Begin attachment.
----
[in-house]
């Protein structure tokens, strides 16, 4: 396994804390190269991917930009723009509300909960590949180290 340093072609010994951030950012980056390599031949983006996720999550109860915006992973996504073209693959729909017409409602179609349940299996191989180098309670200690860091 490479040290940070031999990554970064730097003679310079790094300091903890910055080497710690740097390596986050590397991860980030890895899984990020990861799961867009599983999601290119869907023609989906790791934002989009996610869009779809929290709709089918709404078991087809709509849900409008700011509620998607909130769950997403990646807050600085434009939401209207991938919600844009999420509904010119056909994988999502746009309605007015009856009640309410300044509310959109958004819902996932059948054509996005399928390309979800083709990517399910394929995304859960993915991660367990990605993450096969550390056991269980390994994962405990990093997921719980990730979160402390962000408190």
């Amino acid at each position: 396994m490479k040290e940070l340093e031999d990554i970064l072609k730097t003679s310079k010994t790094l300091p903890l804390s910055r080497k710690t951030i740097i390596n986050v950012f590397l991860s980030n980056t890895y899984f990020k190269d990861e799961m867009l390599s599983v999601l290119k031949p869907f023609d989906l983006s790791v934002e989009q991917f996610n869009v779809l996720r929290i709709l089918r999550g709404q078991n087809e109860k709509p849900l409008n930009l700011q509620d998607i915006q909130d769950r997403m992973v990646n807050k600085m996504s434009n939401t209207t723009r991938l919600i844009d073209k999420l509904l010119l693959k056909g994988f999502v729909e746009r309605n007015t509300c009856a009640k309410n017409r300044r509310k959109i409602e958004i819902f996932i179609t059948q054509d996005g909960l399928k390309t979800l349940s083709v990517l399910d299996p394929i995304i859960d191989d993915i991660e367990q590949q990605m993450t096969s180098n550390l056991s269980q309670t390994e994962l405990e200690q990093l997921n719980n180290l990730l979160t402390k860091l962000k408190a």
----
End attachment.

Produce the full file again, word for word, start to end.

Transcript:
[in-house]
């Protein structure tokens, strides 16, 4: 396994804390190269991917930009723009509300909960590949180290 340093072609010994951030950012980056390599031949983006996720999550109860915006992973996504073209693959729909017409409602179609349940299996191989180098309670200690860091 490479040290940070031999990554970064730097003679310079790094300091903890910055080497710690740097390596986050590397991860980030890895899984990020990861799961867009599983999601290119869907023609989906790791934002989009996610869009779809929290709709089918709404078991087809709509849900409008700011509620998607909130769950997403990646807050600085434009939401209207991938919600844009999420509904010119056909994988999502746009309605007015009856009640309410300044509310959109958004819902996932059948054509996005399928390309979800083709990517399910394929995304859960993915991660367990990605993450096969550390056991269980390994994962405990990093997921719980990730979160402390962000408190």
């Amino acid at each position: 396994m490479k040290e940070l340093e031999d990554i970064l072609k730097t003679s310079k010994t790094l300091p903890l804390s910055r080497k710690t951030i740097i390596n986050v950012f590397l991860s980030n980056t890895y899984f990020k190269d990861e799961m867009l390599s599983v999601l290119k031949p869907f023609d989906l983006s790791v934002e989009q991917f996610n869009v779809l996720r929290i709709l089918r999550g709404q078991n087809e109860k709509p849900l409008n930009l700011q509620d998607i915006q909130d769950r997403m992973v990646n807050k600085m996504s434009n939401t209207t723009r991938l919600i844009d073209k999420l509904l010119l693959k056909g994988f999502v729909e746009r309605n007015t509300c009856a009640k309410n017409r300044r509310k959109i409602e958004i819902f996932i179609t059948q054509d996005g909960l399928k390309t979800l349940s083709v990517l399910d299996p394929i995304i859960d191989d993915i991660e367990q590949q990605m993450t096969s180098n550390l056991s269980q309670t390994e994962l405990e200690q990093l997921n719980n180290l990730l979160t402390k860091l962000k408190a």